Vegas Fil-Am Catholic priest on LGBTs: 'Who am I to judge?'
LAS VEGAS – Few people know their lifelong vocation before reaching even young adulthood, but Manny Guico knew he wanted to be a priest when he was a young 3rd grader growing up in San Jose City, Nueva Ecija.
So the story goes: One day, a Dutch missionary came to visit his town. Guico, an altar boy at his church at the time, watched in awe as the nuns served their foreign visitor the choicest portions of the feast, including the meatiest part of the roasted chicken. It was a stark contrast to the “skinny neck and wings” on his and his fellow sacristy helpers’ own plates.
“I thought to myself, ‘I want that man’s job! I want the best part of the chicken!’” recalled Guico. He seemed nonplussed as the room suddenly became quiet, and the reporter interviewing him stopped writing on her notepad, looking uncomfortable and slightly incredulous at her subject’s revelation.
“What?” he asked. “You want me to say I heard a voice or something like that? No, it wasn’t until I attended seminary…yes, then…”
The story and response are classic Father Manny: deflection from himself, mixed with a deadpan delivery.
The 67-year-old priest is widely known among his parishioners for stern homilies augmented with portions of unmistakably “pun-ny” Filipino-style humor.
And, in Las Vegas, Father Manny has endless material.
“Sometimes you’re distracted at church,” he once preached. “You’re looking here, you’re thinking about this or that. But when you’re at the casinos, sitting at the slot machines, there! That’s where you’re focused on your rosary or your anting-anting (amulet), praying that you’ll win. But, you won’t and you never will!”
Ministering a flock in Sin City undoubtedly has its challenges, says Father Manny, but he feels it is where he’s “most needed.”
US Air Force chaplain
On November 28, Father Manny celebrated the 44th anniversary of his ordination. He was ordained by Pope Paul VI, the first pope to visit the Philippines.
Since then, Father Manny has traveled all over the world as a US Air Force chaplain, including war zones in Iraq and Afghanistan. He retired from his military service in 2002 but continues to preside over various churches throughout Las Vegas Valley. After Typhoon Yolanda, Father Manny went to the devastated areas in the Philippines, bringing supplies and aid from the Filipino American community in Las Vegas.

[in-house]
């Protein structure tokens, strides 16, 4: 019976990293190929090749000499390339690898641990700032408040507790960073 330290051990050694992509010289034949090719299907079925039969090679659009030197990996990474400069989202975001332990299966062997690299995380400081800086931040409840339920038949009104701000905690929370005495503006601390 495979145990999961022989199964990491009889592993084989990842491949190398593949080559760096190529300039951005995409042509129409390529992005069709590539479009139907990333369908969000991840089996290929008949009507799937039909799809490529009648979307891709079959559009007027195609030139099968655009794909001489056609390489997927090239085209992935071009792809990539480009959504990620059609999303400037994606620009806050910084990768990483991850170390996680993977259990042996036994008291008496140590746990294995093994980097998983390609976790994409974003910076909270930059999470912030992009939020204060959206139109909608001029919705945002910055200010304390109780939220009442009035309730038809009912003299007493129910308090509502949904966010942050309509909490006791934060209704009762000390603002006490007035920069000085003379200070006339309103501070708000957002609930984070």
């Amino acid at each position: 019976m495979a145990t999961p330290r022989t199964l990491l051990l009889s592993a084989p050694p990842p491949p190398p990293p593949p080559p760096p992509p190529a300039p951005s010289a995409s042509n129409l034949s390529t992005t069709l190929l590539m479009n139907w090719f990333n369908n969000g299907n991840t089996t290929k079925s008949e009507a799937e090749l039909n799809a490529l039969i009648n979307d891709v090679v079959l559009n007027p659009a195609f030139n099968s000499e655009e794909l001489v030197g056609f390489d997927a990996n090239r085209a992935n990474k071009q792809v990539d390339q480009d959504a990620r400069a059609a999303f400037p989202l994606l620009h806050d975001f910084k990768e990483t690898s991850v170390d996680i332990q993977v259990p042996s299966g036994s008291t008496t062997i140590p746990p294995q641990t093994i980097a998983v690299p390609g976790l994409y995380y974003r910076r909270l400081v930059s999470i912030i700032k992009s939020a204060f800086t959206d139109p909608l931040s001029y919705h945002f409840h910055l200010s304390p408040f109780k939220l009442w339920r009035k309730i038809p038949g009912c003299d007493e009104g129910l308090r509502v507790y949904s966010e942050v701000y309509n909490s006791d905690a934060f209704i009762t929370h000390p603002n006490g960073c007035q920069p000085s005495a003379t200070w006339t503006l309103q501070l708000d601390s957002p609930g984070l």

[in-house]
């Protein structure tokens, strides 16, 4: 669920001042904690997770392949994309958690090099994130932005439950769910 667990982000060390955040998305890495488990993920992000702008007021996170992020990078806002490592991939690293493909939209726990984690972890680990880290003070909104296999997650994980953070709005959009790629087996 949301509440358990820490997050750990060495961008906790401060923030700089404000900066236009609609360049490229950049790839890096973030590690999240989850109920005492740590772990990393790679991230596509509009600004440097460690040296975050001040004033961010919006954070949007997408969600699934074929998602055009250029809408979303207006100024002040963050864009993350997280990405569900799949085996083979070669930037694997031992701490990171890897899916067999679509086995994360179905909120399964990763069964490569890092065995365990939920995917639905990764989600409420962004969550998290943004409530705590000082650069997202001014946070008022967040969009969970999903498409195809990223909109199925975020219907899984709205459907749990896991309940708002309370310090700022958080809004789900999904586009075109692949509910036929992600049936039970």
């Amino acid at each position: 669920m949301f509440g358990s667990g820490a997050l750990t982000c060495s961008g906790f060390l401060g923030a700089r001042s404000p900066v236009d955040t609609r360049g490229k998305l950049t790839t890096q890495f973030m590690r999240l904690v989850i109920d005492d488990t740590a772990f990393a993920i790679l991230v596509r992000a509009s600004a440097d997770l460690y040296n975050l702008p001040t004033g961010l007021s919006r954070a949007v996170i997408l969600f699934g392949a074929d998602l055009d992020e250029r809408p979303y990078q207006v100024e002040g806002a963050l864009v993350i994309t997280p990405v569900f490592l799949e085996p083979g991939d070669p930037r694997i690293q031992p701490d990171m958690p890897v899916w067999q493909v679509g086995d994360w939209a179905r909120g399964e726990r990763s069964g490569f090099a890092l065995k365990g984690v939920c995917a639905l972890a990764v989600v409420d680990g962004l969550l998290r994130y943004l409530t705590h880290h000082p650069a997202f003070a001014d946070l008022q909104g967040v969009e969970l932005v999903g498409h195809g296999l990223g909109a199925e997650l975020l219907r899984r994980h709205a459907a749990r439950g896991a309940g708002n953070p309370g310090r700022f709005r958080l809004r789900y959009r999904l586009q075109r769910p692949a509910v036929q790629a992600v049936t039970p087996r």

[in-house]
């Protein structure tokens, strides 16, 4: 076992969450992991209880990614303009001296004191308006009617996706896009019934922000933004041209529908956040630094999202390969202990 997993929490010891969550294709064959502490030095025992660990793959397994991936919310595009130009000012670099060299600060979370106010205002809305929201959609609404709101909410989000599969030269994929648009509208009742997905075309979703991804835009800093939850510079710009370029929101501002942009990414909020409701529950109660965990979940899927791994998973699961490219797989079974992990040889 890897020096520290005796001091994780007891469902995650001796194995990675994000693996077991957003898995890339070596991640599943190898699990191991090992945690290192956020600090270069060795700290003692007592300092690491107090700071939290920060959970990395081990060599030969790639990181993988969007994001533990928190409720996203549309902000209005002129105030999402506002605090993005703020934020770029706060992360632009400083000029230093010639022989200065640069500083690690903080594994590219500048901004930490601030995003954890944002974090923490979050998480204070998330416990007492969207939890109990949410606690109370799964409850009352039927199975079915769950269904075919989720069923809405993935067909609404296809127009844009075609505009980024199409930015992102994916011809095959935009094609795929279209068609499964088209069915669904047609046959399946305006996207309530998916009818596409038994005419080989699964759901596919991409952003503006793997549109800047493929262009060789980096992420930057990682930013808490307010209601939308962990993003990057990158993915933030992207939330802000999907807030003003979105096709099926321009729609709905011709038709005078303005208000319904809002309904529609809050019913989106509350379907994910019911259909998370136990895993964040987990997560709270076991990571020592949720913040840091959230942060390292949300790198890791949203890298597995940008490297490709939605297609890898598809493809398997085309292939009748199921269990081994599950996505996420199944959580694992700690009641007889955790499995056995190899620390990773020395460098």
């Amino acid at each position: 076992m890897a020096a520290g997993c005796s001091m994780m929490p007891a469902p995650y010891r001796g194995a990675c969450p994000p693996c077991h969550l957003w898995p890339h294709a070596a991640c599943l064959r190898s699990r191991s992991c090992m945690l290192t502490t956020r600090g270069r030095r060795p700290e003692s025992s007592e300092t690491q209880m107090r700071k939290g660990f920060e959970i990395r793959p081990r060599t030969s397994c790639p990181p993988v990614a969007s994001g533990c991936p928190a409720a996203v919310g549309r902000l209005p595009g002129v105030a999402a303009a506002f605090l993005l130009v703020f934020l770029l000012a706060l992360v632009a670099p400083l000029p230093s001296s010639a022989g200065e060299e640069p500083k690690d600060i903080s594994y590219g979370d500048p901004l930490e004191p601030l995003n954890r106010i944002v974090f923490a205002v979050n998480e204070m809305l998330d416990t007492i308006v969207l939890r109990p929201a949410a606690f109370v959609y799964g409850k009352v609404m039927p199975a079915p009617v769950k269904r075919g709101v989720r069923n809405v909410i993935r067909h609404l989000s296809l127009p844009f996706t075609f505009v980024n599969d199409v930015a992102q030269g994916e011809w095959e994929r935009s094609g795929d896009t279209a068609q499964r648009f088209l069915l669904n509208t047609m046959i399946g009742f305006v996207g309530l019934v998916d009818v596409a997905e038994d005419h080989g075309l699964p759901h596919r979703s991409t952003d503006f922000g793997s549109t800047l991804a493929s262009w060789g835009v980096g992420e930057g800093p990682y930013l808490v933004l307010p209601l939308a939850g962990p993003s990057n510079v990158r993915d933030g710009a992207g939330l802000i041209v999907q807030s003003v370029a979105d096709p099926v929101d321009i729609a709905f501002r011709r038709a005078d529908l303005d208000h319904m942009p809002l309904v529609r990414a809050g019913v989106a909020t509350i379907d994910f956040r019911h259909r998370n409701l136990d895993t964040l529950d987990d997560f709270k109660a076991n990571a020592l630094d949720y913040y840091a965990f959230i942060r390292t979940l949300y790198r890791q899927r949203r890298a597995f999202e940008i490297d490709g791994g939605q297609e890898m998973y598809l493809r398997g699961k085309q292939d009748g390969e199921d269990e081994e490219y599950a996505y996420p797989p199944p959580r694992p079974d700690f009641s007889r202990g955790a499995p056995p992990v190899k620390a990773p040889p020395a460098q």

“The Filipino community here is always quick to respond to something like that,” he remarked. “We are very generous.”
Helping the poor, the sick and "the hungry" are a priority for Father Manny, who says he also admires Pope Francis for "going back to the basic message of Jesus."
“At the end, that’s what the Lord will ask of us,” he says. “That’s what we need to ask of ourselves: What have you done to help your fellow man?”
But, like the pontiff, he says he too gets pushback for including everyone in the divine embrace, especially gays and lesbians.
After one particular homily on the subject, Father Manny said he got “reported” but still refuses to “tone down” his message. “I cannot. Who am I to judge? Only God judges. He has the final say,” he said.
Even after 44 years of service, Father Manny shows no signs of "retirement" and that’s just fine with his parishioners, especially the growing Filipino American groups in the Catholic community here who consider him their advisor.
“Father Manny is very involved in our activities, especially our Simbang Gabi,” said Nadia Jurani of the San Lorenzo Ruiz Filipino Group at Christ the King.
“We respect and support him. We agree with everything he says. Except for when he gets mad at people who leave the service right after the eucharist. Some of these people have to go to work and they don’t want to be late!"
“It’s because of his military training, I think,” laughs Jurani. – Rappler.com
This story was republished with permission from Philippine News, a content partner of Rappler